- Why Byron Leftwich doesn't like to talk about specific plays, and what that might say about his future as a coach.
Cardinals first-year head coach Steve Wilks made an unsurprising decision Friday, firing offensive coordinator Mike McCoy and promoting quarterbacks coach Byron Leftwich to that post.
Two things I've heard whispered around the NFL:
1. McCoy's system is strung together by miscellaneous tactics and concepts that worked when he coached great field general quarterbacks like Philip Rivers and Peyton Manning, but were not user-friendly to your typical QB.
2. Leftwich, the former seventh overall pick out of Marshall who started 50 games in nine NFL seasons, is one of the league's great young quarterback minds.
I heard this enough times that this past offseason I made a special trip to Phoenix to meet Leftwich and talk football. He was a joy to visit with, but to be perfectly honest, our conversation revealed very little. Leftwich is guarded with his—to borrow a Marc Trestman term—"football intellectual property." (To Leftwich's credit, he's unabashed about this. "I don't like to talk publicly about specific plays," he told me, "because I've heard too many coaches accidentally reveal things with what they thought were innocent, general comments.")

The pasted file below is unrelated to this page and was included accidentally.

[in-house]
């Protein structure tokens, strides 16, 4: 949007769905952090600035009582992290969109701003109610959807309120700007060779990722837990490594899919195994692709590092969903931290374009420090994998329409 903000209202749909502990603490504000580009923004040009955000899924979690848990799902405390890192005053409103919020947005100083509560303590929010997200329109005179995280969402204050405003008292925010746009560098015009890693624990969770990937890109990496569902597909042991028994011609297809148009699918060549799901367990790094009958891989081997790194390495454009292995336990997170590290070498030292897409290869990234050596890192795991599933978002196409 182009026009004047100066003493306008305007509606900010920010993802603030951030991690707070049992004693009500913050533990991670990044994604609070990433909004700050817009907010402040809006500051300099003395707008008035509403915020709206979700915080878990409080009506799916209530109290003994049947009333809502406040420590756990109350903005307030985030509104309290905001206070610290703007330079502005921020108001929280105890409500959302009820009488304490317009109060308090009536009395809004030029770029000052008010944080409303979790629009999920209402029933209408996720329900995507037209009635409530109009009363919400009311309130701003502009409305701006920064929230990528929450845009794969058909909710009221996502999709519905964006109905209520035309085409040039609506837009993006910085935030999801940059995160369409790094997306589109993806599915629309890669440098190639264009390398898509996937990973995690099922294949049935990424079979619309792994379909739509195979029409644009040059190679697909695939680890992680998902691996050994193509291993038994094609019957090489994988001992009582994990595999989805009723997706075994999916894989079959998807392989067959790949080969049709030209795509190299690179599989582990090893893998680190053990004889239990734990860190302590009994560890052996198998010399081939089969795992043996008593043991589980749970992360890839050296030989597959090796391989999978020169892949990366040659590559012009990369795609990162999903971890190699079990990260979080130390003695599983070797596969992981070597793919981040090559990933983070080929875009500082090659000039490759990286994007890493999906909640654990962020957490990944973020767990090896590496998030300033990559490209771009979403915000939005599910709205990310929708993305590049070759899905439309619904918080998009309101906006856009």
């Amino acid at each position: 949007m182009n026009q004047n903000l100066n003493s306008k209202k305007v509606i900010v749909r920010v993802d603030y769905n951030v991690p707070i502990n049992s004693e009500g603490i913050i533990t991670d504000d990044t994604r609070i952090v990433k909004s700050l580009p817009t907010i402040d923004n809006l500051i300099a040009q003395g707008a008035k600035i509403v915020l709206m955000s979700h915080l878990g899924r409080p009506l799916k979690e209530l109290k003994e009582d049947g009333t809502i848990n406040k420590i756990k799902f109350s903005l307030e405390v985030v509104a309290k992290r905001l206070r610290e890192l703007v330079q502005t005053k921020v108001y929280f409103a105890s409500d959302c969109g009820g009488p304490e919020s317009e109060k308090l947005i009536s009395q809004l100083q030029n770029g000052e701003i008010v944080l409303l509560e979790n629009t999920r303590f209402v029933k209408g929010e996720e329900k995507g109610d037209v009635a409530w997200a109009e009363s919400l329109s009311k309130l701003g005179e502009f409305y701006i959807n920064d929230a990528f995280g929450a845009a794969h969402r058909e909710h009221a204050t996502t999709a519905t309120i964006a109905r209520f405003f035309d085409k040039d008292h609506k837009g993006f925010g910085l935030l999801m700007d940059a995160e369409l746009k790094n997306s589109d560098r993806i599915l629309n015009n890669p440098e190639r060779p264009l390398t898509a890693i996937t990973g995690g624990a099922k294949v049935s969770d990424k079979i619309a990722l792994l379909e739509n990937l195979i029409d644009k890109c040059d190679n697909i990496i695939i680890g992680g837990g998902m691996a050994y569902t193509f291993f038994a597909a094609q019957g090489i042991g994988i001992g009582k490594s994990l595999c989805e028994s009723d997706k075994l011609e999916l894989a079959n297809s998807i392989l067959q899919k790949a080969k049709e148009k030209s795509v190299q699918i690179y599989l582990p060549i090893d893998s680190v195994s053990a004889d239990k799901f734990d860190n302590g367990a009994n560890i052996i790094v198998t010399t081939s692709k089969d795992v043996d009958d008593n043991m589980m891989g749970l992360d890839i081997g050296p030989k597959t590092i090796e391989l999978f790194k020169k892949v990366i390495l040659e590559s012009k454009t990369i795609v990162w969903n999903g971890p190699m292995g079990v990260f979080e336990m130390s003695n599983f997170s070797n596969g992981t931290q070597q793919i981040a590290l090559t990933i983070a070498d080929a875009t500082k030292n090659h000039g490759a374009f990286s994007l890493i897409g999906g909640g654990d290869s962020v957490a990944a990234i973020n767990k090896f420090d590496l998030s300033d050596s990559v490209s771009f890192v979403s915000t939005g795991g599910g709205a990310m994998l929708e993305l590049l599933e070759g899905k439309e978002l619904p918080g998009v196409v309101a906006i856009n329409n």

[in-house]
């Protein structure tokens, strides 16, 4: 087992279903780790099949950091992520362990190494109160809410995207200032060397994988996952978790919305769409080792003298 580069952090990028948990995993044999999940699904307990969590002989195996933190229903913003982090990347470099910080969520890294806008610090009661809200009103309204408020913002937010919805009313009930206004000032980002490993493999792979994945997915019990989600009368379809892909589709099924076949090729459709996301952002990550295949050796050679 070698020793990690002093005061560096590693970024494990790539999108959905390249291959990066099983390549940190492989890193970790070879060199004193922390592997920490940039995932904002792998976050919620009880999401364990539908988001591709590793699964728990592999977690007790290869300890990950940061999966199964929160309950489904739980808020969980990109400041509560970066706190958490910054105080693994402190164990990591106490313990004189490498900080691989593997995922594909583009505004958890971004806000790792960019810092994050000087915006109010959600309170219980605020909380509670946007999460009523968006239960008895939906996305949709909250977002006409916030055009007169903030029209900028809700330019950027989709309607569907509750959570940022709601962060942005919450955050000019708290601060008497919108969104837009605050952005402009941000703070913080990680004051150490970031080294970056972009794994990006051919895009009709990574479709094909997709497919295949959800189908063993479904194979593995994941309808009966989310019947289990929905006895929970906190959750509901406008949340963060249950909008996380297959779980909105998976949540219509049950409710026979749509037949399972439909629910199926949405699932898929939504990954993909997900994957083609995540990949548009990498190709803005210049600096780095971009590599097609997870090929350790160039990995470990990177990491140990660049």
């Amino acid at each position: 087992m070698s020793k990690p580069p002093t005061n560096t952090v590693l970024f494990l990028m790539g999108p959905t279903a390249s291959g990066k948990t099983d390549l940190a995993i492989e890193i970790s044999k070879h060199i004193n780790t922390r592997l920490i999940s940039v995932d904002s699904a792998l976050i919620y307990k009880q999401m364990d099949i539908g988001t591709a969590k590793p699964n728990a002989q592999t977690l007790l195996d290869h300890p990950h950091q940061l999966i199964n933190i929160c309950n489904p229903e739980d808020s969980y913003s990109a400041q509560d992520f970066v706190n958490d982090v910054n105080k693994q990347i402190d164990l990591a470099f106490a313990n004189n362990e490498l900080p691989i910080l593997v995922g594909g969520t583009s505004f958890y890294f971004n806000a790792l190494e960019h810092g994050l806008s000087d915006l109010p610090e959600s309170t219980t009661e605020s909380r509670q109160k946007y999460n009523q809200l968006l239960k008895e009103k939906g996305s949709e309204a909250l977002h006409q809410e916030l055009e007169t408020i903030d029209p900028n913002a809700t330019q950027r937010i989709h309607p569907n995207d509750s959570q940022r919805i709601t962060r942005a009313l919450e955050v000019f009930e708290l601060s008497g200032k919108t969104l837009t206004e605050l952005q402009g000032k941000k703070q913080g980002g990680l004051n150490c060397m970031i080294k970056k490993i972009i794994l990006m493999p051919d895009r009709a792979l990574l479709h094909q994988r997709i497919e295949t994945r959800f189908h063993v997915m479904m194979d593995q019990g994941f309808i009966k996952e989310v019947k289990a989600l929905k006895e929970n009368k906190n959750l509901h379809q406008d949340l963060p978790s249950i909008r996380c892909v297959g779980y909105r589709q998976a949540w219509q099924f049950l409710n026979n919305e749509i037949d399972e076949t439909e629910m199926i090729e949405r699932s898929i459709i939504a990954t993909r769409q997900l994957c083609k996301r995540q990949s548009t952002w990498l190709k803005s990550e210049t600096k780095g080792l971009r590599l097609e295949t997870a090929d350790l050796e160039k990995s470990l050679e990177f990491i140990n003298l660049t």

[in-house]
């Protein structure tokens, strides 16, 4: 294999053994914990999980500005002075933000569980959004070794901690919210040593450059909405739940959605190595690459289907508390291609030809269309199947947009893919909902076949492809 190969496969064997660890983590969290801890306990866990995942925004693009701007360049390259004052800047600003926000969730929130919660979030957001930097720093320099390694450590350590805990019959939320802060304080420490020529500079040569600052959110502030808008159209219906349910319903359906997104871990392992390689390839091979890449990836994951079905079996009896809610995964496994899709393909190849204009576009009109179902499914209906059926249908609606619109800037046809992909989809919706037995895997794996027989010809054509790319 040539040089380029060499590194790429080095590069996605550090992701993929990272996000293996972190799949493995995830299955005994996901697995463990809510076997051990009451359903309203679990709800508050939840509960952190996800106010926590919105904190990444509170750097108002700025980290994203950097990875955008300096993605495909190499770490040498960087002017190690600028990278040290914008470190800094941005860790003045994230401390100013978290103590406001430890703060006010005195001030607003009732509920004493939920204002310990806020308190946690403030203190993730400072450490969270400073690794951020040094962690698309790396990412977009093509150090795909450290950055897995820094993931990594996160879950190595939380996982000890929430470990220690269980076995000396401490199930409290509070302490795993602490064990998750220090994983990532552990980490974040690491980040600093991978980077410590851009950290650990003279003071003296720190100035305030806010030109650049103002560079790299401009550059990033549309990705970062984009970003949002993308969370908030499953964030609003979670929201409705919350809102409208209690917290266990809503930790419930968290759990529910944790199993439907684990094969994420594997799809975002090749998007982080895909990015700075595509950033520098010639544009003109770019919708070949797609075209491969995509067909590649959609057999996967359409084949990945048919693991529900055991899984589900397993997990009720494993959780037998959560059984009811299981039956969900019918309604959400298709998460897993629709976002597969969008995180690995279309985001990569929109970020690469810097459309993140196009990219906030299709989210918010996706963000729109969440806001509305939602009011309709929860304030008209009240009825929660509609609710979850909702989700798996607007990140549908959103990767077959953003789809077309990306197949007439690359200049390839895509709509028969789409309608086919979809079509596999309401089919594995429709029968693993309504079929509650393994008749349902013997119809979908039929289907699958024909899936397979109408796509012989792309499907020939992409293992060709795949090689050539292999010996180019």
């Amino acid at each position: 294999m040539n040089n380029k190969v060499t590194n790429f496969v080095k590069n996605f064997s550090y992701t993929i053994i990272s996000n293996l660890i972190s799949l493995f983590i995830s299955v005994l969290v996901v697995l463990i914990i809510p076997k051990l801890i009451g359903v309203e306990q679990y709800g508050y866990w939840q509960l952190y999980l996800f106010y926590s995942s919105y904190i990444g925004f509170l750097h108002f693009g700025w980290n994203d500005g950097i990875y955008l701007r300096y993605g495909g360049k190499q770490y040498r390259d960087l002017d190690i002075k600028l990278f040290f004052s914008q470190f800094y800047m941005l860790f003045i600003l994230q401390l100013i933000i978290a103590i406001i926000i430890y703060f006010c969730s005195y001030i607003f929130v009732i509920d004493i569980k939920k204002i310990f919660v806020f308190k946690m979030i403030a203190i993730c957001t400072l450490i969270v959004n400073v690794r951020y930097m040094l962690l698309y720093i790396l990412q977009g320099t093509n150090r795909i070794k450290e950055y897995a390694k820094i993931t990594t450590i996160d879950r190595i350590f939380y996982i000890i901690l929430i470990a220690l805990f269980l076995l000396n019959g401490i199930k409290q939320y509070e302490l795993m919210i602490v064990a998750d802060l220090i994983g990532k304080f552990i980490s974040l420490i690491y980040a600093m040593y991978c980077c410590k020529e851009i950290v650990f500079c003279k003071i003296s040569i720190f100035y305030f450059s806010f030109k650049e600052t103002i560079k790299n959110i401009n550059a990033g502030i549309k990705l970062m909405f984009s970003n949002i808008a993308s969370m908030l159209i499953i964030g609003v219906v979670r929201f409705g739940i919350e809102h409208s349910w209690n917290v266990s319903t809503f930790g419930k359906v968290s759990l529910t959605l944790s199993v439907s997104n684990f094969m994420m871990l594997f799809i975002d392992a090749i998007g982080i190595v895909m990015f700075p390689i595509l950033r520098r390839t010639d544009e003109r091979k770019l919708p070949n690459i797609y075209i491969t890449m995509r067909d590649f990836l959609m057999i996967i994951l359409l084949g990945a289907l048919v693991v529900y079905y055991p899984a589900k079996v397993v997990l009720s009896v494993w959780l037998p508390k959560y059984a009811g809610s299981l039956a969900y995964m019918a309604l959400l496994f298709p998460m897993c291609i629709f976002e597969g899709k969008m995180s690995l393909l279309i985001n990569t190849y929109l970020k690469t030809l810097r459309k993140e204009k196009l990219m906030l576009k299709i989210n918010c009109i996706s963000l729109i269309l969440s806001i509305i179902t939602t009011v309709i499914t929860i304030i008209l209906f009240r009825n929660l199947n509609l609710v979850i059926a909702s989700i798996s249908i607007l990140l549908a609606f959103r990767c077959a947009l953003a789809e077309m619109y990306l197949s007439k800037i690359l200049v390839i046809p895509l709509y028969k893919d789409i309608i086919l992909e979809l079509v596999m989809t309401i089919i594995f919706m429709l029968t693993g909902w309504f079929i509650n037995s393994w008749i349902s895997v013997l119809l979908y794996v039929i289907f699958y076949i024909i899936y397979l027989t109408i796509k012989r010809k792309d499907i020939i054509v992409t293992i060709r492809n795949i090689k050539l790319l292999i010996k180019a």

What was apparent from our conversation is Leftwich believes that everything an offense does must tie not to a certain philosophy, but rather to your quarterback's perspective. You must understand how your QB sees things and build your plays and verbiage accordingly. That may seem obvious, but it's not something every offensive architect acts on.
Leftwich won't be able to rewrite McCoy's offense midstream, but you can expect he'll make Josh Rosen's job easier. That means creating more defined underneath throws for Larry Fitzgerald and leveraging the unique passing game versatility of David Johnson, who you'd never know from watching Arizona's offensive designs this season is one of the best receiving backs in football.
Leftwich will be hamstrung by an iffy offensive line and mediocre receiving corps just like McCoy was, but there are designs that can work around your weaknesses. The Cardinals hope to start seeing those soon.
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